This ‘forms of love’ sonnet is inspired by pragma: enduring love. The opposite of enduring love is short-term selfishness.
This sonnet makes the case for pragma by presenting a grasping, flawed argument for short-term selfishness. The theme throughout the three quatrains is the need for stuff: fire, air, water and earth. (These were the pre-Socratic basic elements.)
The speaker argues for their need for these elements. In the first quatrain they state their needs. In the second quatrain they consider others’ desire for the same resources. In the third quatrain they ask why they should share them.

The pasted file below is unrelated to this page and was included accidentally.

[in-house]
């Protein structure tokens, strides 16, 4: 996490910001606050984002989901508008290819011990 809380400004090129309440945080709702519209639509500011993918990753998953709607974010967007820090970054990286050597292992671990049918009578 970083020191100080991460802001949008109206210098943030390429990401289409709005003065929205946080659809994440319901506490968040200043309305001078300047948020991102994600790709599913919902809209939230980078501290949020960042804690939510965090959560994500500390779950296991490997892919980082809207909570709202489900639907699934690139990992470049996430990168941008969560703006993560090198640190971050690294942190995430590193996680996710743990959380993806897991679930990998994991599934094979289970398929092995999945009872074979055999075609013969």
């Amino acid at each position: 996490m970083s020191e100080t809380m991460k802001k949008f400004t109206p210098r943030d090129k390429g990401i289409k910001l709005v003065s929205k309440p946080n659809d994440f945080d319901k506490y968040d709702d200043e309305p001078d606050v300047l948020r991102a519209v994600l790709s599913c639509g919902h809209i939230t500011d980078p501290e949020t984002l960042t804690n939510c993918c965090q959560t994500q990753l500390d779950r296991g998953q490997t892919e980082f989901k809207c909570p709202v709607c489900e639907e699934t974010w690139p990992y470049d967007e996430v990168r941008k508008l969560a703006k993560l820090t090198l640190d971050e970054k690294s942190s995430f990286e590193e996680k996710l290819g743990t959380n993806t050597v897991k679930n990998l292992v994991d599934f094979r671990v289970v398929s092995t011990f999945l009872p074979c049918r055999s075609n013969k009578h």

The capping couplet presents the counter-argument. Love. Greedy people feed themselves with stuff… but starve themselves of love.
Elements of Desire I am a fire who needs fuel to survive, I am a ship that sails Time’s stormy seas, A waterfall that roars to feel alive, A rigid oak stood proud of other trees. Yes there are other flames in need of wax Other schooners with rigging tough and sound A myriad of bright streams making tracks A forest of tall trees fixed to the ground. Why should I share the oil in short supply? Why should I share the winds that bloat my sails? I need a flood to sing a lullaby Without a mass of earth my grand trunk fails. Logic suggests I should grasp all I need But Love love’s empathy and abhors greed.